Parliamentary Finance Committee
Submission by the Halifax Initiative, February 2013
Thank you and good morning:
The Halifax Initiative is a coalition of Canadian NGOs, labour and faith-based groups focused on international economic issues. Personally, I have spent the last 30 years of my life working with anti-poverty organizations in Asia and Africa. Thus, my comments today will focus largely on the role of tax havens in facilitating tax losses from developing countries. I will also comment on the part that Canada can play to promote transparency in international finance.
The Tax Justice Network defines tax havens as secrecy jurisdictions that offer minimal regulation; little or no taxation of non-residents; legally-enforced secrecy; non-disclosure of the beneficial ownership of corporations, trusts and foundations; and no effective exchange of information with other countries.Essentially, these jurisdictions enable people or entities to escape the laws, rules and regulations of other jurisdictions.
Wealthy individuals have for many years used these jurisdictions to avoid their tax responsibilities in their places of residence. A recent study estimated that $21 to $32 trillion of the financial wealth of individuals from 139 low to middle income countries has been channeled tax free through more than 80 offshore tax havens. This represents tax losses to these countries of about $200 billion annually.
Studies by economists at the University of Massachusetts found that $700 billion fled 33 sub-Saharan countries between 1970 and 2008. This means that sub-Saharan Africa is a net creditor to the rest of the world, its foreign assets far exceeding its foreign debts of $175 billion. A significant proportion of these assets are in the hands of private individuals. In 2007, African High Net Worth Individuals had offshore assets of $1 trillion.
Tax havens provide opportunities for multinational companies to reduce or eliminate their tax obligations. By establishing subsidiaries in tax havens, profits can be transferred from high tax to low tax jurisdictions. These subsidiaries are often little more than a postal address. A recent study by Christian Aid calculated that between 2005 and 2007, transfer mispricing shifted $8.5 billion out of the world’s 49 poorest countries, resulting in tax losses of $2.6 billion. An African colleague speaking at a conference this week asked "How is it possible that a company with 3,000 employees in Malawi, and three employees in the Cayman Islands, can attribute 70 percent of its profits to the Cayman Islands?"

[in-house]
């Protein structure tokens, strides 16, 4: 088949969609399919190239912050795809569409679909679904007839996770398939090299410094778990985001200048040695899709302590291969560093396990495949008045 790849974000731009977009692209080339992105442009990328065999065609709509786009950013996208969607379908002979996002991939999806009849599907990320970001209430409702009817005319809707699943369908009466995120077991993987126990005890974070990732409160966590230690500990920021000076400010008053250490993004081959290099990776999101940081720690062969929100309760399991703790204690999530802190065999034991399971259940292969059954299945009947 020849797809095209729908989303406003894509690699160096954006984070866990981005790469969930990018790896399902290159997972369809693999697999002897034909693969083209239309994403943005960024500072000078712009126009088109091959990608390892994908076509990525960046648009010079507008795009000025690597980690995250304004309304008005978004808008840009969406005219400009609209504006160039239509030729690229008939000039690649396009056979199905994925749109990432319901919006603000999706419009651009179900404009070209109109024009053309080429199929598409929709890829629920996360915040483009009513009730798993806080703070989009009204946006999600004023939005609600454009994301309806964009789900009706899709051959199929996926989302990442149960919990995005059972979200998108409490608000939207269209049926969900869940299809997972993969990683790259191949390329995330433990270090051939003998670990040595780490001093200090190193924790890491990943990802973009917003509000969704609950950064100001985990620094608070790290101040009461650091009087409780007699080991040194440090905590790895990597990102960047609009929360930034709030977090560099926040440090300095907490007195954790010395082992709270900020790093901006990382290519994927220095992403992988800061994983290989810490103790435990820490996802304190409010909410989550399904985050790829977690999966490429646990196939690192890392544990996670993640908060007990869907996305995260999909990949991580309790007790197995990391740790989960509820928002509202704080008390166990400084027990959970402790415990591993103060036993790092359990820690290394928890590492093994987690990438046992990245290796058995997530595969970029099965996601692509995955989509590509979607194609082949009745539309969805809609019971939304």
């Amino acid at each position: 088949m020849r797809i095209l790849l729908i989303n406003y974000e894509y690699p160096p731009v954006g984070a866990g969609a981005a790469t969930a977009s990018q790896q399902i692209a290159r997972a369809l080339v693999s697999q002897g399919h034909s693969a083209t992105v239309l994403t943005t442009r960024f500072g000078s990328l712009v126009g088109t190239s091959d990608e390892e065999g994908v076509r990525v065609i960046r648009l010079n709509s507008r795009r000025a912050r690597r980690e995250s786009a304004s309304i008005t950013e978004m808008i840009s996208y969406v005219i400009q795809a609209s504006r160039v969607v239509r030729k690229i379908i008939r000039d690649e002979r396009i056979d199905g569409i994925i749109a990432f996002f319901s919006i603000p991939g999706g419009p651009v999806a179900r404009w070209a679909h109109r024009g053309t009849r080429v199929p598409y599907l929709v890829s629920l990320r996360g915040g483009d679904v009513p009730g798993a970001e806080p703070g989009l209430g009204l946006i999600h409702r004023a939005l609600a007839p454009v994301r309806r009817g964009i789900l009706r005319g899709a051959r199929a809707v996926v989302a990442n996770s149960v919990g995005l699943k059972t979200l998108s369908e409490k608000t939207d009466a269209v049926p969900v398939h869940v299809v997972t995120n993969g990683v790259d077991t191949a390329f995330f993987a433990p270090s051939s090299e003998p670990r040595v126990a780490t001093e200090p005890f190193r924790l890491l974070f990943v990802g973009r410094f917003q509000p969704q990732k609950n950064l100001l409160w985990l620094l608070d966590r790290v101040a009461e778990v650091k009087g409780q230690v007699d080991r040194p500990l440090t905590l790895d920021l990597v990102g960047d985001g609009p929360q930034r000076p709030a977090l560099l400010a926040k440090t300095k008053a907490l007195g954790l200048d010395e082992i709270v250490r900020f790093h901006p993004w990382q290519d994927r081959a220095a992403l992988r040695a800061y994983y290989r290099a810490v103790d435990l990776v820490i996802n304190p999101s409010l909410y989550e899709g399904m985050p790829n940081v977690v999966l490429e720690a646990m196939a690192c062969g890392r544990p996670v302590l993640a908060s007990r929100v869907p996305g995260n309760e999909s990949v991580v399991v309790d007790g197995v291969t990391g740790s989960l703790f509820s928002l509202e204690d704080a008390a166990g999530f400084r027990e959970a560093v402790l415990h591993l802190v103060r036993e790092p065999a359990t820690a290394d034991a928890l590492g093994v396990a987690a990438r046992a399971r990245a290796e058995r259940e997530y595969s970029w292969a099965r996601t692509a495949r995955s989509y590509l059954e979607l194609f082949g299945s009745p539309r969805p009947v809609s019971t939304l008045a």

The Deputy Finance Minister of Zambia said recently that most international mining companies in Zambia report they are unprofitable, and thus pay no corporate income tax. He reckons that his country loses $2 billion a year due to profit shifting, and said if this money stayed in Zambia it could build a lot of hospitals and schools. CIDA has a long history in Zambia and Zambia is the most important African country for Canadian mining companies.
This reality has deadly outcomes for poor countries. It reduces the capacity of poor countries to finance essential public services. It contributes to higher child mortality rates. It undermines development assistance from countries such as Canada.
So what is to be done? We have four propositions.
1. We believe that a multilateral framework for the automatic exchange of tax information needs to be established requiring all governments to collect data from financial institutions on income, paid to non-residents, corporations, and trusts. This would be a much better approach than the current bilateral tax information exchange agreements.
2. We need to put an end to the secrecy provisions that provide anonymity to individuals and companies. The beneficial ownership, control and accounts of companies, trusts and foundations should be on the public record.
3. We believe that transnational companies should be required to report sales, purchases, labour costs, financing costs, pre-tax profits, taxes and value of assets on a country-by-country basis in their audited annual reports and tax returns. This would reduce the ability of corporations to shift profits to low tax jurisdictions and costs to high tax jurisdictions. We have made submissions to the International Accounting Standards Board to adopt country-by-country reporting as an international standard.
4. Lastly, we support the call of many developing countries to transform the UN Tax Committee into an inter-governmental commission, a proposal that Canada has opposed. International tax policy has been dominated by the OECD, an association of 34 developed countries. Developing countries want an international forum where their needs and interests on tax matters are represented.
We believe that Canada should be a leader - in the G8, the G20, in the OECD - in promoting transparency in international finance and in promoting tax compliance. Prime Minister Cameron has said that corporate tax avoidance will be a priority agenda item of Britain's G8 presidency this year, and Canada should support and engage in this initiative.
Our proposals are ambitious. However, the stakes are high. If these massive outflows from developing countries can be curtailed, it could lead to major improvements in the lives of millions of poor people.